An M.G. Locost Build
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January 31, 2017
Wheel Upgrades

It's been a while since our last report. As always we have some very good excuses, although probably not good enough to post here. The weather is the worst it's been in fourteen years, but we've still managed to take a few drives in the Locost between rainstorms, and occasionally during rainstorms when we didn't have enough sense to stay home. Recent repairs to the Locost are holding up well. Our spare tire remains firmly attached to the new channel mount, and the boot cover has been snapping and unsnapping flawlessly on demand. The car feels like new again, solid and rattle-free, a joy to drive. Twenty more horsepower hasn't hurt, either.

  Old-school retainers sometimes wiggle loose
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As it happens, we haven't had much to report. An annoying squeak we heard for months turned out to be a loose headlight retainer, fixed in a few seconds with a flat blade screwdriver. One Monday morning the starter failed to rotate, but that turned out to be a dead battery, the result of driving in the rain with the headlights on, which isn't normally a problem so long as you remember to switch the lights off when you get home. We had to tighten a few nuts on the exhaust manifold when the pipe started banging loose, and we also had a minor issue with the distributor cap.

For several weeks we noticed the car was getting increasingly difficult to start. It was also running poorly with occasional misfires, and stumbling at idle. We weren't sure why. Could've been fuel, could've been timing. Then one afternoon the car died at a stoplight and wouldn't restart. We had to get a tow. It wasn't until we got the car home and pulled the distributor cap that we noticed the center carbon brush was MIA. We're not sure how it came loose, or where it disappeared to, but somehow the car managed to run without it, albeit not all that well.

Car actually ran without center brush, sort of  
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But that was it. Outside of tightening the exhaust and replacing the distributor cap, we haven't worked on the car at all. We still have a list of things we want to do, like getting the windshield wipers to work and installing a quieter exhaust system, but we've found it's easy enough to see around the windshield in the rain, with practice, and a new exhaust seems like a lot of work. So we thought we were okay for now, but then last week another item on the list popped up when we spotted a post on the MG Experience website about a new offering from a Mustang parts supplier.

The first Mustangs, back in the early sixties, had four-bolt wheels with the same bolt circle as the MGB. The Mustang wheel had a narrower offset than the MGB wheel, which pretty much precluded their use on standard MGBs, but it wouldn't be a problem today for our wide-track Locost. The stock Rostyles barely fit as it is. Unfortunately, aftermarket wheels for early Mustangs were generally limited to five-spoke and slot mags, not really our cup of tea. The Datsun 240Z had the same bolt pattern and offset as the Mustang, but also pretty much the same aftermarket for wheels.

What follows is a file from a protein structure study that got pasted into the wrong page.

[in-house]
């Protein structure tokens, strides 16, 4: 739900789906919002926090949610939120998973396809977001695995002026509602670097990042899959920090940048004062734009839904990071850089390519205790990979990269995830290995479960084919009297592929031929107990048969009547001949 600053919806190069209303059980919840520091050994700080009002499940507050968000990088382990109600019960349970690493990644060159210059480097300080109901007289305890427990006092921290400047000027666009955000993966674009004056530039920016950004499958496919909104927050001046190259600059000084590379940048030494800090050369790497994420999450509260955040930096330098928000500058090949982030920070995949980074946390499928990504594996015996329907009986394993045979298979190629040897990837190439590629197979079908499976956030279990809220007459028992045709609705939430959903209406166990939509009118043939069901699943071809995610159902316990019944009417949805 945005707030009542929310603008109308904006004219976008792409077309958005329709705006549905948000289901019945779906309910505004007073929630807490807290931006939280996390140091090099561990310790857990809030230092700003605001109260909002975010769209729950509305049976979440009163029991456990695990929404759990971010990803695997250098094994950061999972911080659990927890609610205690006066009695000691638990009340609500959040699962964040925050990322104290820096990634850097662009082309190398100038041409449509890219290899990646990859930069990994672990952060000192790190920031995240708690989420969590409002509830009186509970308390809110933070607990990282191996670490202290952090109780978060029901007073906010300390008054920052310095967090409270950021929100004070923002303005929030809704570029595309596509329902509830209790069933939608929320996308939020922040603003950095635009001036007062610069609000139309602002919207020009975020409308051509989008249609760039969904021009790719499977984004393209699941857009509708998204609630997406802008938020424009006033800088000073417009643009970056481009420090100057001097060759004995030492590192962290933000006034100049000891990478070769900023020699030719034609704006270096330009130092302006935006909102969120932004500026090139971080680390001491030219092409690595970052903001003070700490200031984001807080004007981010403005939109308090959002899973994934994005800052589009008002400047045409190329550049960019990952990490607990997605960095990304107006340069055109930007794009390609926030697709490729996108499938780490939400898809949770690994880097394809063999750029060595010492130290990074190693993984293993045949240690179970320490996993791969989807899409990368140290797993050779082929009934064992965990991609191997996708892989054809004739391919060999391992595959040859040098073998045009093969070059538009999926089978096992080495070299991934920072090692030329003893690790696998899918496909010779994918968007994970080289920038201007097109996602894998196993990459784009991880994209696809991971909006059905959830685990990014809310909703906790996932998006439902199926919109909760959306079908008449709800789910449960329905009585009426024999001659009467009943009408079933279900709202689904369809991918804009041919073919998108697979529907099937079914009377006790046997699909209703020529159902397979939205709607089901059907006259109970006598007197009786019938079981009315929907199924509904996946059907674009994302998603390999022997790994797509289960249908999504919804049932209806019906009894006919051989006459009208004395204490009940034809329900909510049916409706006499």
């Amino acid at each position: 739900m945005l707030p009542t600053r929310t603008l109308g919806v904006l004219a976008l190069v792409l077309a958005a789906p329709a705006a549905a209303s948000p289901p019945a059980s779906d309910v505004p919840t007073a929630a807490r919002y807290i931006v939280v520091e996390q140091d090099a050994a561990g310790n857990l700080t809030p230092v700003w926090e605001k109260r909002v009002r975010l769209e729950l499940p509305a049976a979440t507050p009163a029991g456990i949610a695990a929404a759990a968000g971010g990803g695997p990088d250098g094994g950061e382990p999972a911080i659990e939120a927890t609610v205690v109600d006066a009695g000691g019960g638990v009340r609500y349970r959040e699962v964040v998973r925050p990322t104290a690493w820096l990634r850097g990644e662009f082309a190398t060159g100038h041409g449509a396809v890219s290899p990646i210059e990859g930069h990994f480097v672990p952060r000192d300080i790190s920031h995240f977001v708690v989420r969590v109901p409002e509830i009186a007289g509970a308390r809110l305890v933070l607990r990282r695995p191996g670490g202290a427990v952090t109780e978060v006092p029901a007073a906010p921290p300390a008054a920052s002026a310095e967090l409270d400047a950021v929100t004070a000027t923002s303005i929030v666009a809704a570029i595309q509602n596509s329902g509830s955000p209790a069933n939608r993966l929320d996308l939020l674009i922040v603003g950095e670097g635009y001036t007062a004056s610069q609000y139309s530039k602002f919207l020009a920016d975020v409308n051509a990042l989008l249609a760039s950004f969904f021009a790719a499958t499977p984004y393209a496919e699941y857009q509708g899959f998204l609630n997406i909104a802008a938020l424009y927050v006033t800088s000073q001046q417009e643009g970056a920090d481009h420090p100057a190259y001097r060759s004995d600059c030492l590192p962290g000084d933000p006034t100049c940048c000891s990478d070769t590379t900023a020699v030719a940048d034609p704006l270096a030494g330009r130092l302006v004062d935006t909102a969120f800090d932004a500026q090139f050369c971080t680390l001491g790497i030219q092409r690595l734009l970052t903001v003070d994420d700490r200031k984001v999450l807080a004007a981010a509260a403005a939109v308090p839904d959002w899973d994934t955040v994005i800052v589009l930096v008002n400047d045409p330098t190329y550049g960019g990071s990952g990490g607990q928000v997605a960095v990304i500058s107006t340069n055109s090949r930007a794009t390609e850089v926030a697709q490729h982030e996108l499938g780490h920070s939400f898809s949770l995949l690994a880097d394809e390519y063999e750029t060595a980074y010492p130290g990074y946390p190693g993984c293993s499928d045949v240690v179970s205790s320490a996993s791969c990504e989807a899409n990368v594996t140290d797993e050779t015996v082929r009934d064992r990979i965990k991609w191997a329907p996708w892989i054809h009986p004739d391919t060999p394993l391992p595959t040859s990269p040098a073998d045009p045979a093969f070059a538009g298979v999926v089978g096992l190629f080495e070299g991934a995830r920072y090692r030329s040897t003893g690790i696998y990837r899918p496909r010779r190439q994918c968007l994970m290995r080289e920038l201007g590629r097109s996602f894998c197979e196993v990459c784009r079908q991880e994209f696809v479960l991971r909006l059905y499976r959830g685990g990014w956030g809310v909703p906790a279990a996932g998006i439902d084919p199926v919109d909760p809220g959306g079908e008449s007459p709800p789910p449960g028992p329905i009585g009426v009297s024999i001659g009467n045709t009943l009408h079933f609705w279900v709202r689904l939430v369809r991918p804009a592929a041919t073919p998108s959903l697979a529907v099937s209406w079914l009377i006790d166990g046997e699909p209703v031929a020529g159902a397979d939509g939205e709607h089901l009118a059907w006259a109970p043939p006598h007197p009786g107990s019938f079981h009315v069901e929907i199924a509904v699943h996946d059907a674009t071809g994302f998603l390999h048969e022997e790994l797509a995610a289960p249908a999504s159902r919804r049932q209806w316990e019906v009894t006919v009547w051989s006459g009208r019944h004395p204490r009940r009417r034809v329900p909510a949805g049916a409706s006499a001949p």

One of these is shiny polished aluminum
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So we were quite surprised to find a company selling shiny alloy wheels for early Mustangs that look exactly like British Rostyles. Not similar-looking, not almost the same, but identical. The only difference, Rostyles were stamped from steel and were more or less round. The Mustang wheels are cast and machined alloys, and are totally round. They're also 6" wide, which may not sound like a lot in modern automotive terms but it's a big step up from the 5" steel Rostyles on our Locost, which in their day was a big step up from the 4-1/2" wire wheels delivered with most MGBs.

For a couple of years now we've been eyeing the Minilite-style MGB wheels offered by Moss Motors. We even posted a picture here with the Minilites photoshopped onto our Locost. The Minilite is a fine-looking wheel, and we've long known that round wheels would be a huge improvement in ride and handling over our semi-round Rostyles, so we've always wanted them. But wanting something and paying for them are two different things. Moss wants $157 apiece for the wheels, plus sales tax, plus shipping. So $190 and change. The Mustang wheels are $148, no tax and free shipping.

Artists' conception of Locost with shiny Rostyles  
click to enlarge

Even better, the Mustang wheels are half an inch wider and two pounds lighter than the Moss wheels. So it's a no-brainer. Still, $148 is a sizeable investment, especially when you multiply it by four, and we couldn't be 100% sure the Mustang wheels would fit, so we only bought one. We'll get a tire for it somehow—nothing in our current stock of used 14" tires will work—and mount it on the left rear. If it doesn't fit, we'll make it our new spare. If it does fit, we'll still make it our new spare, because you can't have two different size tires on either side of the car.

But if by some chance we are able to fit the new wheel on the car, and the tire doesn't totally rub up against the suspension, our next big purchase will be a second wheel just like it, so we can run both wheels at the rear. Then one day, as the budget allows, we'll buy a third wheel for the spare, and then someday if we're really lucky a fourth to complete the package. Four shiny alloys would look totally cool, and just to be sure, we photoshopped them over our photoshopped Minilites, and they do look totally cool. Of course buying one wheel at a time might seem a little ghetto, but if you think about it, that's how we managed to afford a whole Locost.

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